Few Prime Ministers like being confronted in public about the human cost of their decisions. Particularly not by an Afghanistan veteran with a war hero for a father.
David Cameron was taken to task yesterday by Lieutenant Commander Kris Ward, a 37-year-old Harrier pilot, about plans to scrap the jets and the HMS Ark Royal.
“I have flown 140-odd missions in Afghanistan, and I am now potentially facing unemployment. How am I supposed to feel about that, please, sir?” he asked the Prime Minister, who was visiting the Permanent Joint Headquarters in north-west London.
Mr Cameron thanked the serviceman for “everything”, but insisted he had to “make decisions for the future”.
Lt-Cdr Ward later said after the question and answer session that he understood that cuts were necessary — but he was not sure that these were the “right” cuts.
Lt-Cdr Ward's father, Nigel — who was awarded the Distinguished Service Cross as a pilot during the Falklands War — said his son was “absolutely right” to question the cuts.
“I think this is an absolutely appalling decision which reflects one thing, and that is the intent of the Royal Air Force to take away the Royal Navy Fleet Air Arm and supplant it with their own land-based capability, which of course it cannot do. So Kris is absolutely right,” he told the BBC.
The defence cuts announced yesterday effectively mean that in future Britain will be unable to undertake missions on the scale of the Afghanistan and Iraq wars, and will need aid from her allies in mounting a major operation like that of the Falklands War.
The numbers of troops which can be used for a deployment overseas would be restricted to 30,000 — one-third of the size of the Iraq invasion force — and then only for a limited time, during which there would be nothing spare for other military operations. A smaller-scale deployment, like that in Afghanistan, would be limited to 6,500 — Britain currently has a force of 9,500.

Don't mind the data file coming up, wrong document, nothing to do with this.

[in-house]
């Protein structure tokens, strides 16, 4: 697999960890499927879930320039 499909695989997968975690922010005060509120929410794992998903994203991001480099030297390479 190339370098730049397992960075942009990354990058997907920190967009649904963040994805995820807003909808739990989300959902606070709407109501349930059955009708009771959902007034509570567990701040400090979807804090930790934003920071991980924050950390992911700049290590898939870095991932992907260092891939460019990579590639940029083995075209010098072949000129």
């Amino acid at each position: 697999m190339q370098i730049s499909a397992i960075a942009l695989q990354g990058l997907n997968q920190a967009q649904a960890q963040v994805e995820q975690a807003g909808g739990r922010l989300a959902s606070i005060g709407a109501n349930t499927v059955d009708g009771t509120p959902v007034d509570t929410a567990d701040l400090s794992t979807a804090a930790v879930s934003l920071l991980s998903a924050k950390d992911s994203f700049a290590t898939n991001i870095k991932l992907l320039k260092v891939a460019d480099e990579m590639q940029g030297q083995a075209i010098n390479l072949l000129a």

The Strategic Defence and Security Review signals a fundamental change in defence and foreign policy and the end of “wars of liberal intervention” that marked the Tony Blair era. The likes of the Falklands War in 1982, where victory saved Margaret Thatcher's premiership, also appear to be in the past.
Referring to that conflict, the review acknowledged: “Should we need to conduct major operations overseas, it is most likely that we will do so with others.”
David Cameron and his ministers have been forced to repeatedly assure the Obama administration that Britain will continue to play her part as a military partner.
Announcing the conclusions of the review yesterday, the Prime Minister insisted the UK would remain a first-rank military power, saying: “Britain has traditionally punched above its weight in the world and we should have no less ambition for our country in the years to come.”
He faced an immediate Tory attack for postponing a decision on the nuclear deterrent, with senior MPs accusing him of bowing to pressure from Liberal Democrat ministers who oppose the replacement of Trident missiles. Mr Cameron claimed the economies would make vital savings in the defence budget of 8%. However, the sum involved, about £3bn, is less than what has been written off on a single project — the £3.6bn already spent on Nimrod MRA4 maritime patrol aircraft, which were due to come into service next year.